Failing to File an Administrative Complaint in Time
As a prerequisite for a lawsuit for sexual harassment in California, a potential plaintiff is required to get a right to sue letter from either the DFEH or the EEOC. If an administrative claim to the DFEH or the EEOC is not filed within the time period provided by the applicable statute of limitations, then the case is subject to being forever barred by the courts and that victim will not be able to move forward with a lawsuit. See our resources below for the applicable statutes of limitations for filing an administrative complaint with the California DFEH and the EEOC. After a claimant files an administrative complaint and after the claimant gets a right to sue letter, then the claimant must file a private civil lawsuit within the time specified in the right to sue letter, which is within one year of the date of a right to sue letter from the DFEH.
Not Checking for an Arbitration Agreement
Contractual arbitration has become increasingly popular for employers over the years, and so it is important for victims of sexual harassment to check to see if they are bound to arbitration, or whether they can instead file a lawsuit in Superior Court. If an employee signed an employment agreement with an arbitration clause, then the employee may be forced to go to contractual arbitration instead of filing a lawsuit. Contractual arbitration occurs when two parties agree that if they have a dispute in the future, they will resolve the dispute through arbitration instead of through the court system. An arbitration is a hearing in which the parties bring their dispute to an unbiased and neutral third person, who acts as a judge and makes a ruling. In a contractual arbitration, the parties generally have agreed in advance to be bound by the award that the arbitrator issues after the hearing. An attorney can assess an employee’s rights after reviewing the arbitration clause.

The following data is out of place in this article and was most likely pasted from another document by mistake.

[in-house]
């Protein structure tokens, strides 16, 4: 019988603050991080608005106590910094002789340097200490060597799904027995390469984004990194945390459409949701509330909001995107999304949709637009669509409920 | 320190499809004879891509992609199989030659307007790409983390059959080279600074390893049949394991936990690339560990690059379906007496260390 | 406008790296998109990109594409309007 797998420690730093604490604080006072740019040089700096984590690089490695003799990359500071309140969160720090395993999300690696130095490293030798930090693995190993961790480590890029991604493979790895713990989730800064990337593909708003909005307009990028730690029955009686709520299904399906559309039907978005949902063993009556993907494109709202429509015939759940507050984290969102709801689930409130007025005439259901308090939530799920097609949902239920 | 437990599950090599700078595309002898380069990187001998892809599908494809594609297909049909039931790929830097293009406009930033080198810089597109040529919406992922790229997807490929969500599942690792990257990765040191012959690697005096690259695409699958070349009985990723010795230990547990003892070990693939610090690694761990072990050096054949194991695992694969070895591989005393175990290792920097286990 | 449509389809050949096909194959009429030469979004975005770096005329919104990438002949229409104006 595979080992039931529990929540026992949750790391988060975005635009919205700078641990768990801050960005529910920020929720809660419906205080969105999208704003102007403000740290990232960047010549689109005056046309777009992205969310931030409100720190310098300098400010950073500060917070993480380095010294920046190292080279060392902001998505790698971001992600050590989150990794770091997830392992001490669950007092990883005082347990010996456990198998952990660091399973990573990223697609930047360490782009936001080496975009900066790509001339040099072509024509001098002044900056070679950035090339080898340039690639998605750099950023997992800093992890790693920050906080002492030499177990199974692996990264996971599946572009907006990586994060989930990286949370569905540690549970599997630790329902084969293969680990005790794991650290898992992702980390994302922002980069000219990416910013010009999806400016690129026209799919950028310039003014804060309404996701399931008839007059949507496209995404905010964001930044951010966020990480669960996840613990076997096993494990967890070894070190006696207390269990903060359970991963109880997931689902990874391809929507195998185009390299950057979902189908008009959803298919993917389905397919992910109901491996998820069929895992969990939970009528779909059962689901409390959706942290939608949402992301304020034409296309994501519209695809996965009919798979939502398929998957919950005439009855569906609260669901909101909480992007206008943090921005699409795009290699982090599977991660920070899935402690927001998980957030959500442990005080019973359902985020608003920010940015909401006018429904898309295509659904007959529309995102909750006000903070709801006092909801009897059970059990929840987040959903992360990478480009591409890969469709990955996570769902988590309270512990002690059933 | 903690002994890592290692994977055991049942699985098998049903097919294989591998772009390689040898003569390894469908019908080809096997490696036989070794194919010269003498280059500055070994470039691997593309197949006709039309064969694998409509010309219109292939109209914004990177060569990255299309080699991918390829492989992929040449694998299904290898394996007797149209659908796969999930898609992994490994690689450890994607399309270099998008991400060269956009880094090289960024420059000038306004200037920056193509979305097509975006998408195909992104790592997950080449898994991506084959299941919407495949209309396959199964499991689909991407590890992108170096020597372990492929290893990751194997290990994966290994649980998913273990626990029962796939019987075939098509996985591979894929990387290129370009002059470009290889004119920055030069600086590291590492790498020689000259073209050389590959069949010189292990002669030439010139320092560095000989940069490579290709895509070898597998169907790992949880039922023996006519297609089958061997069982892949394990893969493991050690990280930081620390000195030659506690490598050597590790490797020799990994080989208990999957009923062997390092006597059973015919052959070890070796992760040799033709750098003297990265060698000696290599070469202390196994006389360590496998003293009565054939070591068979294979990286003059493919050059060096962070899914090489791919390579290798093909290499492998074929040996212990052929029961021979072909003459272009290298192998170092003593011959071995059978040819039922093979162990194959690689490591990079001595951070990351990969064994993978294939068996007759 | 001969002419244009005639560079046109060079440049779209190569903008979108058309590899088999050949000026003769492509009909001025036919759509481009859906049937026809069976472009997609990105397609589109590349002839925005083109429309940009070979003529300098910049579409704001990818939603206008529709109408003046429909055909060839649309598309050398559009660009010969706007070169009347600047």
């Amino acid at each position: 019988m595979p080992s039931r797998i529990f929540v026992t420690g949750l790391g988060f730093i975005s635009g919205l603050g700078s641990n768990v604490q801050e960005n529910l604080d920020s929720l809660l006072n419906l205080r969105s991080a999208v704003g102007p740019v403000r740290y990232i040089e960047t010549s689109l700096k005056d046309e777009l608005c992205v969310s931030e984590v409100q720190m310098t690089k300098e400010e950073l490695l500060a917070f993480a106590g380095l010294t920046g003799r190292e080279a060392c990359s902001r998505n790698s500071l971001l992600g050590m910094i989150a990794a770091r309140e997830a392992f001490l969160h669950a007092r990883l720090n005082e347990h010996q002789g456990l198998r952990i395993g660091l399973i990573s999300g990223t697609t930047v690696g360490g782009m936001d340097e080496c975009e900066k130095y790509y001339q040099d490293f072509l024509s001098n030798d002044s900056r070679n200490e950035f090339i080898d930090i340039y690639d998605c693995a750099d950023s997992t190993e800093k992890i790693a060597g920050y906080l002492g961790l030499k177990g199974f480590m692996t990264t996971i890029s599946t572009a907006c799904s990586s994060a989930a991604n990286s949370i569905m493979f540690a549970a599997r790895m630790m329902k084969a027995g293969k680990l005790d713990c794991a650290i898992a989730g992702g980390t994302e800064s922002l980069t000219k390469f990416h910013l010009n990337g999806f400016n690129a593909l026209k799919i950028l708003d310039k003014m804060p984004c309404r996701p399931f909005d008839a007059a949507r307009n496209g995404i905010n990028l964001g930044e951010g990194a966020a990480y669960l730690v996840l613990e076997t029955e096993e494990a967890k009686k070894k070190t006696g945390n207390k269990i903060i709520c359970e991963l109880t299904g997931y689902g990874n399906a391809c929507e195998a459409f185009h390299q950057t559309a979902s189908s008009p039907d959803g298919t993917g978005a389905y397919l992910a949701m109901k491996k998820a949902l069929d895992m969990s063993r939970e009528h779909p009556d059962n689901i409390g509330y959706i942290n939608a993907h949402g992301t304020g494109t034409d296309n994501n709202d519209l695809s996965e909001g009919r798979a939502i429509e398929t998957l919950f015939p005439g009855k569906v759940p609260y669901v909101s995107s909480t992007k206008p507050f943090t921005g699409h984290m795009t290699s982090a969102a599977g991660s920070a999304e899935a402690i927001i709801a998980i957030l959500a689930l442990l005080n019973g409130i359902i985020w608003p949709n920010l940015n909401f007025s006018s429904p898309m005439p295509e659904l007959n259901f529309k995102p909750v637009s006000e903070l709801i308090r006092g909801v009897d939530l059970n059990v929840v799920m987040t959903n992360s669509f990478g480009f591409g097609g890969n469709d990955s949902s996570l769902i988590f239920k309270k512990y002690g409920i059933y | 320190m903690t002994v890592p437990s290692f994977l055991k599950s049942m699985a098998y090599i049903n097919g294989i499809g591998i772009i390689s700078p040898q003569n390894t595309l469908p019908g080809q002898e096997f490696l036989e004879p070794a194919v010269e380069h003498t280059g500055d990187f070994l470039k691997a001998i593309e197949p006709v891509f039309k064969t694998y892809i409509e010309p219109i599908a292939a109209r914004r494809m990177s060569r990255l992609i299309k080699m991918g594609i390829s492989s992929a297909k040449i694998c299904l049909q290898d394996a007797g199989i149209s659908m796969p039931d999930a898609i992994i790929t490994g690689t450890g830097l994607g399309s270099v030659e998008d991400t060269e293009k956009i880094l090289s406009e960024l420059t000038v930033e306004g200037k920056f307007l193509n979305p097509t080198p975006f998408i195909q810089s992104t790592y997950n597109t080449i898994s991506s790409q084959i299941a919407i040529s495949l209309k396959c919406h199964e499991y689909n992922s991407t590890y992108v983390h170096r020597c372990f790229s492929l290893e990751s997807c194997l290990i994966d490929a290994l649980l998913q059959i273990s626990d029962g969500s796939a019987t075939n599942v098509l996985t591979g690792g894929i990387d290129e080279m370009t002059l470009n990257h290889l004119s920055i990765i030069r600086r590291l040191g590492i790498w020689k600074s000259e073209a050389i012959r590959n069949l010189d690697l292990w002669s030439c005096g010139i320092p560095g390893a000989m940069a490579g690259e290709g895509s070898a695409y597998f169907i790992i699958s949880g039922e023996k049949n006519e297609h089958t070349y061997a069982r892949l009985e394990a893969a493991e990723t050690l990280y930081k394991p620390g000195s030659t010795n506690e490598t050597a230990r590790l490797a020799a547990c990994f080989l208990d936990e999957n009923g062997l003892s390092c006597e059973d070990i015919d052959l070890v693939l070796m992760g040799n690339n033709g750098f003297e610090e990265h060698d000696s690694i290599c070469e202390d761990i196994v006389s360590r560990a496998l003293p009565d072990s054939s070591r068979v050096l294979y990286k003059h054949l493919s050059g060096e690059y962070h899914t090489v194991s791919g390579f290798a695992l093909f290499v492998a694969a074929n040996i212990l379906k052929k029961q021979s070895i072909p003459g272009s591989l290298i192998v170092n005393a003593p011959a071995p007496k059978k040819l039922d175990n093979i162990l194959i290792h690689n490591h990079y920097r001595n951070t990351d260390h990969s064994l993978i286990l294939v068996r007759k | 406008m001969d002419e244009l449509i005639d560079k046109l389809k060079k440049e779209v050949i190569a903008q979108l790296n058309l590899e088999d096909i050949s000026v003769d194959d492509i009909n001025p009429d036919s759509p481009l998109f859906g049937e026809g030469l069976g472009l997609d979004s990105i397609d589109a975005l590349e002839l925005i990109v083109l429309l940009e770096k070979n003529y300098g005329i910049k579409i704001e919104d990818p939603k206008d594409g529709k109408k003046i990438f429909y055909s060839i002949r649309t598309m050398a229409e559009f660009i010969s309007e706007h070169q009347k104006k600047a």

Not Getting an Attorney Involved Early in the Process
Victims often wait too long to get an attorney involved in their sexual harassment case. It is best to get an attorney involved in your case as early as possible. Attorneys will often make a demand for settlement before the victim files an administrative complaint. An attorney can help a sexual harassment victim to prepare to file a complaint with the DFEH or EEOC to make sure that all potential legal claims are included. After attaining a right to sue letter from the EEOC or the DFEH, an attorney can then file a complaint with the appropriate court and can work on negotiating with the defendants while preparing for litigation. A sexual harassment attorney knows the process and can help a victim in this unfamiliar legal territory to protect a victim’s rights and choose the best strategy with which to move forward.